Giardiasis is an intestinal illness caused by the parasite, Giardia lamblia. The parasite can be found in the stools of infected humans and animals (dogs, cats, beavers, rodents). People who drink untreated surface water from ponds, lakes and streams have a higher risk of getting giardiasis. Travelers and persons in institutional settings or day care centers where children are not toilet-trained also have a higher risk of getting giardiasis.
Symptoms of giardiasis normally begin 1 to 3 weeks after becoming infected. In otherwise healthy individuals, symptoms may last 2 to 6 weeks, occasionally longer. The symptoms of giardiasis include frequent, loose, pale, greasy stools (often foul smelling), with gas, bloating, cramps, fatigue, weight loss, nausea, vomiting, and diarrhea. Fever is usually not present, and many people infected with Giardia may have no symptoms at all.
You get giardiasis by eating or drinking food or water contaminated with human or animal stool containing the parasite or its eggs. The parasite can also be spread through person-to-person contact. It is not spread by coughing or sneezing.
Giardiasis is diagnosed through a laboratory test which finds the organism, antigen, or DNA in stool, intestinal fluid, tissue samples, biopsy specimens, or other biological samples. Usually three stool samples collected more than 24 hours apart look for ova and parasites.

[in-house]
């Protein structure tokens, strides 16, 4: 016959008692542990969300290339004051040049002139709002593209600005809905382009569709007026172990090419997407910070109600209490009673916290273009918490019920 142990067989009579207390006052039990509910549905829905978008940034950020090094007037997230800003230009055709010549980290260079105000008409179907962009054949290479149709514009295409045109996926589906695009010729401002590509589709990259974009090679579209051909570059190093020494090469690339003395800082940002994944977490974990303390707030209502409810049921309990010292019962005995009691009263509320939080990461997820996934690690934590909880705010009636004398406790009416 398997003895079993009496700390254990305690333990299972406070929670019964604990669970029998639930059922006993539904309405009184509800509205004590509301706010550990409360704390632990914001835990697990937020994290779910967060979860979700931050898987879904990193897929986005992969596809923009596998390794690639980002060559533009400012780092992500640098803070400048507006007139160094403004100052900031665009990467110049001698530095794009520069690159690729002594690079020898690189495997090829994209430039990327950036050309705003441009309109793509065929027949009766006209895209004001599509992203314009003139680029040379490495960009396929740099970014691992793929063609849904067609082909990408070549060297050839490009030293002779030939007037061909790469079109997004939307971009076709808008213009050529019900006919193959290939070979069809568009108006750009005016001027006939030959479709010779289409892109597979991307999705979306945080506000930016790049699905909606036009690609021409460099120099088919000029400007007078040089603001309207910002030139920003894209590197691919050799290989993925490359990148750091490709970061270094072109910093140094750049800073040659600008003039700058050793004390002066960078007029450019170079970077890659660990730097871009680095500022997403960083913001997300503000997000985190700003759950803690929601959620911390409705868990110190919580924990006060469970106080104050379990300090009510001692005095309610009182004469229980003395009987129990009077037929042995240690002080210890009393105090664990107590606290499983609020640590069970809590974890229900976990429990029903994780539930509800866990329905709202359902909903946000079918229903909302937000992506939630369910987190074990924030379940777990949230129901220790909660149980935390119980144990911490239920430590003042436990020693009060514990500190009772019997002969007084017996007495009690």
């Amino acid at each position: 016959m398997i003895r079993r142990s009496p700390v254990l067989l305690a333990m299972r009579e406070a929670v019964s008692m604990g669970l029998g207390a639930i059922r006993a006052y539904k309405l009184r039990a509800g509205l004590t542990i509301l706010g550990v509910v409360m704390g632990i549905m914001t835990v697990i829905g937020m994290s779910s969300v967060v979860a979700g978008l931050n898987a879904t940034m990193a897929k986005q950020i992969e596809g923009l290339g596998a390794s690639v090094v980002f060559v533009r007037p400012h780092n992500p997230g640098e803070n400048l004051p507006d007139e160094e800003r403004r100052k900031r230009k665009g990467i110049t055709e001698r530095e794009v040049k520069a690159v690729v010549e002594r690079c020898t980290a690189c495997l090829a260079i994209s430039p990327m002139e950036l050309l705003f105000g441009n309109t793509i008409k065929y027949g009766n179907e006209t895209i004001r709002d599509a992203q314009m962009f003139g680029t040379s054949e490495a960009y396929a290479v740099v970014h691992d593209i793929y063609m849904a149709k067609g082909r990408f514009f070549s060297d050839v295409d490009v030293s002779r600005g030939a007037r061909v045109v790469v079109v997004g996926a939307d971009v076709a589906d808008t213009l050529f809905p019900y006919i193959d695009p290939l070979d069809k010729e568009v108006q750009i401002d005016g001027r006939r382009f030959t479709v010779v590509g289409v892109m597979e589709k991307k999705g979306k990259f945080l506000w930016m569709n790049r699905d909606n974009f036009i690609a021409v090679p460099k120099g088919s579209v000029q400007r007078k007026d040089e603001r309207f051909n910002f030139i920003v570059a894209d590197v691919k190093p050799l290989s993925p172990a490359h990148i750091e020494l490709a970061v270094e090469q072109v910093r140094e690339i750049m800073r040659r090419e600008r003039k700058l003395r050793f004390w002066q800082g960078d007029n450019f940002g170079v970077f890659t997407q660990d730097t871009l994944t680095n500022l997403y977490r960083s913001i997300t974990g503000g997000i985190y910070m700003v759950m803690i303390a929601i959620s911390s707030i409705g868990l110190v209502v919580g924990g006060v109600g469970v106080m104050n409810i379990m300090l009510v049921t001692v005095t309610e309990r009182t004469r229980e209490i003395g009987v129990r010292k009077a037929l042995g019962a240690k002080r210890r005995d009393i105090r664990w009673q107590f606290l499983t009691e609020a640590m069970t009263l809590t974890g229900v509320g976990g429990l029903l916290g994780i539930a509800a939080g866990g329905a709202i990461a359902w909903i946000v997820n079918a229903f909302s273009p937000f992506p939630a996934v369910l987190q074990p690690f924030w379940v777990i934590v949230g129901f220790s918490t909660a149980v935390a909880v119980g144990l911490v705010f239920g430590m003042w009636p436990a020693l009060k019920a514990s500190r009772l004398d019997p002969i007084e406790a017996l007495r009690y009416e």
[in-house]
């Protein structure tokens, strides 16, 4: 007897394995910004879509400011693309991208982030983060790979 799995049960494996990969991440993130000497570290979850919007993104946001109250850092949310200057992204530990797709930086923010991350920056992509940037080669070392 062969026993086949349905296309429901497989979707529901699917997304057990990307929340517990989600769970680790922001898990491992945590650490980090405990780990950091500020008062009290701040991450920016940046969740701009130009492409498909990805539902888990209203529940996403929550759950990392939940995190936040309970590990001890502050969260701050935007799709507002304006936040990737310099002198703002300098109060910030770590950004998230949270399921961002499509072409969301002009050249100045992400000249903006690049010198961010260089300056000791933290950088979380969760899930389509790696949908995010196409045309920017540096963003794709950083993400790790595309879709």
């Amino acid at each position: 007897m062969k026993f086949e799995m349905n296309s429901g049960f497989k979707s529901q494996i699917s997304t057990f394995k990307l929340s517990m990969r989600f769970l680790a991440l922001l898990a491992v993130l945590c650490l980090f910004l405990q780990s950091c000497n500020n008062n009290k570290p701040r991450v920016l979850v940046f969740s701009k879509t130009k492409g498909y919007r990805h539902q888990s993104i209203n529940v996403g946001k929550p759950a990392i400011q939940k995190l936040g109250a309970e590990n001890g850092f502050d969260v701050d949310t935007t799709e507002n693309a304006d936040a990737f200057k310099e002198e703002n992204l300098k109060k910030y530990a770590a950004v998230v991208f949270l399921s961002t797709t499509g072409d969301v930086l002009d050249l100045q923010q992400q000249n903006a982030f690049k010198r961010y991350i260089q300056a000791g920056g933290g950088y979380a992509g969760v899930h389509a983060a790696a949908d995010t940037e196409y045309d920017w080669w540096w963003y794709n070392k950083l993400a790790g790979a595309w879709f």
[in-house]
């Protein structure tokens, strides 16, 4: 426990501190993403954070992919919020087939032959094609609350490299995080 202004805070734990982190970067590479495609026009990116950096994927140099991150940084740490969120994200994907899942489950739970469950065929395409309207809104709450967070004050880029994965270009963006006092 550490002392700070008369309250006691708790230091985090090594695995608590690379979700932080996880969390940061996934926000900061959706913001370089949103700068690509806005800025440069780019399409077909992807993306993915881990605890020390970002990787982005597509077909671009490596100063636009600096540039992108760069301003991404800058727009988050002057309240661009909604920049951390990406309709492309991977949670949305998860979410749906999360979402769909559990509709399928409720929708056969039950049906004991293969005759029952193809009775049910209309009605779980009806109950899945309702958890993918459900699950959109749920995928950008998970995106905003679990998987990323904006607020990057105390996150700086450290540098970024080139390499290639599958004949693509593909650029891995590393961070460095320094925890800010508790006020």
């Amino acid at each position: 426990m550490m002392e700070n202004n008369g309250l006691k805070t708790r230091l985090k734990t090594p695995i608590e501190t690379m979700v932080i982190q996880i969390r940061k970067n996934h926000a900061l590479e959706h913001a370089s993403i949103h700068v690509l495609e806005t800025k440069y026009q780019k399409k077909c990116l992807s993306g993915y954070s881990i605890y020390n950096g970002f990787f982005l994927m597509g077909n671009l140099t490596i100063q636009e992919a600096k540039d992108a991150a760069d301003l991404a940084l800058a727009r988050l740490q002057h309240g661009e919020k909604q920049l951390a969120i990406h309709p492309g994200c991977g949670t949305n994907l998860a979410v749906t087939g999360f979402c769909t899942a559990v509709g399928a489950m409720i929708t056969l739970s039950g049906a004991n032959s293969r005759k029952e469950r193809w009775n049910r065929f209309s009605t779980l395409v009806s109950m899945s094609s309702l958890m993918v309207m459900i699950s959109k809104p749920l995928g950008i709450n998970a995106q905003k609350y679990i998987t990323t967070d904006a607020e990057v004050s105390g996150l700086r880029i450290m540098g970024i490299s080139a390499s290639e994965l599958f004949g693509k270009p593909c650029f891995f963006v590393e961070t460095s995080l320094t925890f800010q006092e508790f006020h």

A doctor can prescribe medicine to treat giardiasis. Often a repeat course of the same medication will be needed to get rid of the infection. Some individuals may get better on their own without treatment. The most common medications used are metronidazole, tinidazole, or nitazoxanide. If you’re asymptomatic, you do not need treatment unless you are likely to spread the disease.
Being infected with giardia does not prevent you from being infected again.
Giardia is found in Hawaii, mainly on Oahu. There are also cases reported from those who traveled outside of Hawaii.
Reduce your exposure to contaminated food or water.
- Do not drink untreated water directly from ponds, lakes, and streams. If you are not sure about the safety of drinking water, you should drink bottled water or boil tap water for at least one minute. If boiling is not possible, use a filter that has been tested and rated by National Safety Foundation (NSF) Standard 53 or NSF Standard 58 for cyst and oocyst reduction; filtered tap water will need additional treatment to kill or weaken bacteria and viruses. Chemically treating water with bleach or iodine tablets may not work as well as boiling or filtering.
- Wash your hands carefully after using the toilet, and especially before making or eating food.
- Wash your hands thoroughly after changing diapers and after cleaning up a pet’s waste. After diaper changing, wash the child’s hands also.
- Keep children away from animal wastes.
Last reviewed July 2019